The "Robinhood effect" is not only real, but is now flourishing thanks to the government handing out free money and unemployed "traders" sitting at home all day passing the world's worst penny stocks (and Tesla) back and forth to one another with various cryptocurrencies, engaging in a version of "pass the hot potato" that is guaranteed to end in misery for all parties involved.
But while Covid is catalyzing the change at a faster rate than ever, it was Robinhood's introduction to app-based trading and no commissions that shook up the industry and opened the floodgates to these new traders.
In addition to an influx of new traders, it has also shaken up the model for online brokerages, who have had to match Robinhood's "no commission" policy to retain their clients, leading to M&A from within the industry. They are doing this by selling their order flow, which means worse fills and slower service for clients while brokerage houses scramble to make up for the revenue they are losing from commissions.
It's also why first-time traders are stunned to learn that their online broker routinely crashes during high volatility points in the market: the brokers are too busy pawning off their order flow and trying to maintain a near-impossible business model without trading commissions to actually spend money upgrading their infrastructure and bandwidth for volatility "aberrations".
This shift in the industry was captured beautifully in a series of Tweets from Bloomberg's Morgan Barna, CFA last week.
First, she shows how trading volume has spiked significantly in Q1 and Q2 of 2020, obviously attributable to the Covid lockdown and the introduction of new "traders" who have followed the herd, led by Barstool Sports' Dave Portnoy, into the market.
Next, she shows how Schwab has seen its revenue per trade collapse over the last 5 years, as the brokerage has tried to keep pace (or in some cases lead the charge) for lower commissions to help bring in new clients.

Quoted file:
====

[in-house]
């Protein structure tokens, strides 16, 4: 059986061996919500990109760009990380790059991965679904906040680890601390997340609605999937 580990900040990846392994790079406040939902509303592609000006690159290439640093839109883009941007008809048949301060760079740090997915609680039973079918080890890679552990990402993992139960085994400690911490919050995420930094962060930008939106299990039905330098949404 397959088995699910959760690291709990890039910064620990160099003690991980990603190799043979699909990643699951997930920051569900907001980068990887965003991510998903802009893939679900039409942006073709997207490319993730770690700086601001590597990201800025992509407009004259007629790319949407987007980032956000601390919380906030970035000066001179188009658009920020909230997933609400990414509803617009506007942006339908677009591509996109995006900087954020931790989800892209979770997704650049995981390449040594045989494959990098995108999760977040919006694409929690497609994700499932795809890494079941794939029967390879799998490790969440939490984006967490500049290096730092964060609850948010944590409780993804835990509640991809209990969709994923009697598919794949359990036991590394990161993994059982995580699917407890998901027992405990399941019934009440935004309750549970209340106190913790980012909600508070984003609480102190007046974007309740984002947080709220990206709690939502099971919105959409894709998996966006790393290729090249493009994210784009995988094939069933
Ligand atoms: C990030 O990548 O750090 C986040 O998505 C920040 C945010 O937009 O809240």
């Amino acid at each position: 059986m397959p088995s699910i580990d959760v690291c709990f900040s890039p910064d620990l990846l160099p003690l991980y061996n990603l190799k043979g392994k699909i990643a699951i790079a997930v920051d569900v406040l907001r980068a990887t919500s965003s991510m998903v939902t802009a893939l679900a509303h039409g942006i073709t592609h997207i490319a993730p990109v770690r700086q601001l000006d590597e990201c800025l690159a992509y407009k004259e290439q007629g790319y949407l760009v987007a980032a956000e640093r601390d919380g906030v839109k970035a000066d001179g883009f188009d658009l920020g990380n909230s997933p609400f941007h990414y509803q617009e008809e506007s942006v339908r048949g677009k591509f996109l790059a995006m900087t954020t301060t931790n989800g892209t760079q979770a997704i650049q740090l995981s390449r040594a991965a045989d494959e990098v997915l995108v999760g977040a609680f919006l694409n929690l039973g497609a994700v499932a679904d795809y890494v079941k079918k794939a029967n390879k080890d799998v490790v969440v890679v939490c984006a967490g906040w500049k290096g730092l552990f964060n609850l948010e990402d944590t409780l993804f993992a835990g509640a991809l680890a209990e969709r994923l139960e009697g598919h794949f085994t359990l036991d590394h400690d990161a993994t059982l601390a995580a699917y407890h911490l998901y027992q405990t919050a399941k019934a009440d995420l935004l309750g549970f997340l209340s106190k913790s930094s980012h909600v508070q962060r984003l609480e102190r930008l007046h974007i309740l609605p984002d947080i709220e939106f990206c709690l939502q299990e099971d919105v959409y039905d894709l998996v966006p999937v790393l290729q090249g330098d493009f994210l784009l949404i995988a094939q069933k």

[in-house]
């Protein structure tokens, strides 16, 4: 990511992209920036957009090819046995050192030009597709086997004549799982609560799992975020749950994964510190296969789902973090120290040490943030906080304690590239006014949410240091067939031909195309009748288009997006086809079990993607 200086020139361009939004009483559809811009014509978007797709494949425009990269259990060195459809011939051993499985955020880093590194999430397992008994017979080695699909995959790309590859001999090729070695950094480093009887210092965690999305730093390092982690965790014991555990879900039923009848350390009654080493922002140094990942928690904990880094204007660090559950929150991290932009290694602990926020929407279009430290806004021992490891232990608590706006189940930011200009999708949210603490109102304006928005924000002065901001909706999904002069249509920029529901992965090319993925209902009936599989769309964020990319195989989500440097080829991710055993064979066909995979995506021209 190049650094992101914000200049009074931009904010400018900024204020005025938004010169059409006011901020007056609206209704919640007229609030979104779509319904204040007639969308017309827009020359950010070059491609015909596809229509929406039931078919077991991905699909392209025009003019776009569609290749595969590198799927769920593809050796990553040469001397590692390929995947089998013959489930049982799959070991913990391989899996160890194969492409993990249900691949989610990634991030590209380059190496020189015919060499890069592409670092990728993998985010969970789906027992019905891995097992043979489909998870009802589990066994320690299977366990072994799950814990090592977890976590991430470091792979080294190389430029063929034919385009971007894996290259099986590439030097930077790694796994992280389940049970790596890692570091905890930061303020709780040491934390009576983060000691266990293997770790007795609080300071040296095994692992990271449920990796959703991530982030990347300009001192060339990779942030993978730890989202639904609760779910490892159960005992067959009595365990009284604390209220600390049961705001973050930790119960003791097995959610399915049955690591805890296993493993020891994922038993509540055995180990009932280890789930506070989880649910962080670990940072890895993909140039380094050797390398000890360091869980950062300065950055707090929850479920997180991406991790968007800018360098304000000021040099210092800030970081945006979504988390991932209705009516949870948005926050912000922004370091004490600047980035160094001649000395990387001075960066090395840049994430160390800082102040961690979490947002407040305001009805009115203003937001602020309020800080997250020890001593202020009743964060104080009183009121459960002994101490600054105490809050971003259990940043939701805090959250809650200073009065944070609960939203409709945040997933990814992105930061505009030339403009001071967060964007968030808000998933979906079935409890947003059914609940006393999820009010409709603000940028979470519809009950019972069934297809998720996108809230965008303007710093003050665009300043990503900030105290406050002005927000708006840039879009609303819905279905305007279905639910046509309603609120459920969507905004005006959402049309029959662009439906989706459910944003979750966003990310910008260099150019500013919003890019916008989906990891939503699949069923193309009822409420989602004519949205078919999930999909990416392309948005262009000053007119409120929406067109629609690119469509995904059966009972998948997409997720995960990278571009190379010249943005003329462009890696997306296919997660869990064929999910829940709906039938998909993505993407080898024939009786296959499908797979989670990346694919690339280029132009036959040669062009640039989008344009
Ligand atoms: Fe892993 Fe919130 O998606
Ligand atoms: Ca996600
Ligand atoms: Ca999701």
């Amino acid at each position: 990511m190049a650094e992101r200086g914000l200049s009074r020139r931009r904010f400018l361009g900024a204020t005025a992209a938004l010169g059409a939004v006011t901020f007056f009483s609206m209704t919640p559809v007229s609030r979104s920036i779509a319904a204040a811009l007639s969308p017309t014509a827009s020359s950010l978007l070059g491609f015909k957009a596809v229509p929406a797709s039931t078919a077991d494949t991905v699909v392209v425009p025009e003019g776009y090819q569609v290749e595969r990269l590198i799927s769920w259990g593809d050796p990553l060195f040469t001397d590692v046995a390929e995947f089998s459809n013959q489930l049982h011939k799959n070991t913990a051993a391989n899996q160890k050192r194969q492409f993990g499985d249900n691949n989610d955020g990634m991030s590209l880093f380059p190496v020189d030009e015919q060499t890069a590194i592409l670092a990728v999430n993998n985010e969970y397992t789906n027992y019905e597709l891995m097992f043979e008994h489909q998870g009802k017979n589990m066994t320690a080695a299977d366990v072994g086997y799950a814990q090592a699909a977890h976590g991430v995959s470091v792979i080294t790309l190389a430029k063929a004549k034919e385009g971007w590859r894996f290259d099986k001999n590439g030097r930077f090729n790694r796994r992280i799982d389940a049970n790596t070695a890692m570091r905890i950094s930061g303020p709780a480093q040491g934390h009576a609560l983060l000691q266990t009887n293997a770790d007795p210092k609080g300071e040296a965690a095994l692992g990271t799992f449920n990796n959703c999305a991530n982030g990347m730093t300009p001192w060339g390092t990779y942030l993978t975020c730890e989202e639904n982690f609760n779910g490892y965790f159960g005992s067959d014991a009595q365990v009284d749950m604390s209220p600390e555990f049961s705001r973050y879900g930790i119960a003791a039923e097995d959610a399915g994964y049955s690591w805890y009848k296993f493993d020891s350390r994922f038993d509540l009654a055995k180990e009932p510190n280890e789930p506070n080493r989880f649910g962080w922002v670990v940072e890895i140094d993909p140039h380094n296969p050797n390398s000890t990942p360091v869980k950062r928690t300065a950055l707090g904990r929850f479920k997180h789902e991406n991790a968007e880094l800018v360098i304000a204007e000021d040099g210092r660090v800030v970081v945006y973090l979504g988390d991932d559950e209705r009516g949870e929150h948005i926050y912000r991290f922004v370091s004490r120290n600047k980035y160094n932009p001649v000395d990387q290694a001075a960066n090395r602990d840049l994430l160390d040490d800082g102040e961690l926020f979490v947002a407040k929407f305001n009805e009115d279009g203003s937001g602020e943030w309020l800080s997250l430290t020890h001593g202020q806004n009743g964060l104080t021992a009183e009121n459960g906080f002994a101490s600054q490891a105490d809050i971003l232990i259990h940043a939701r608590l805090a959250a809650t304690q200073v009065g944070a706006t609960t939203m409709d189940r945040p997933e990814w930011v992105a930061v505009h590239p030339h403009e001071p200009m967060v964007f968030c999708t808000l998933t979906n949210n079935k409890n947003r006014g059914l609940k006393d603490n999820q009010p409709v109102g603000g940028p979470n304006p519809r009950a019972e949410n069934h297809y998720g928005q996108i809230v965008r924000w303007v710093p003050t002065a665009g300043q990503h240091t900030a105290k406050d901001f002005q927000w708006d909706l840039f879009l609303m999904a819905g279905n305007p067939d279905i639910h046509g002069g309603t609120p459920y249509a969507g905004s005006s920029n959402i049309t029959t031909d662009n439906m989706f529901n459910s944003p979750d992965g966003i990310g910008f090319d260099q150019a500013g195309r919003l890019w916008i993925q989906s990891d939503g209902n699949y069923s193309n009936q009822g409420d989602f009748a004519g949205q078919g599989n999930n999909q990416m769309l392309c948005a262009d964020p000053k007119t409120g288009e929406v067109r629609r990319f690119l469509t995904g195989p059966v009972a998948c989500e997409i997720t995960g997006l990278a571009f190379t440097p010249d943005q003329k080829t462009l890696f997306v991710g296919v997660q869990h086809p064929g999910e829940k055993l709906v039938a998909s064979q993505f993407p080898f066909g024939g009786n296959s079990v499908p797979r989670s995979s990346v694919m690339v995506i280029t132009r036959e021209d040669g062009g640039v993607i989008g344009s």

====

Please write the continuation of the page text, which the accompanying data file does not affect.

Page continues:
For all intents and purposes, commissions no longer seem to exist for stock trades and have been almost totally priced out of the industry.
Finally, she shows that interest in creating accounts continues to rise. Among the surprises we've seen during the Covid lockdown has been the fact that Americans are actually saving money and paying off credit cards, instead of spending it, with the economy melting down and the government wiring them free checks.
They are also putting this money into brokerage accounts, as you can see below:
This is, of course, enabled by the Fed, behind the scenes, doing everything it can to make sure that the NASDAQ continues to hit new highs despite what has been an unprecedented economic collapse in the country.
When the average American logs on to Twitter and sees the President (or worse, Larry Kudlow) bragging about the market despite tens of millions of people unemployed, we don't blame them from meandering toward the honeypot that our country's public markets have become.
Unfortunately, what comes up must come down - and the new retail traders being lured into the market with promises of neverending all time highs and commission free trades - will likely be the first blood shed when the Fed's ponzi scheme is inevitably exposed for what it truly is and comes crumbling down.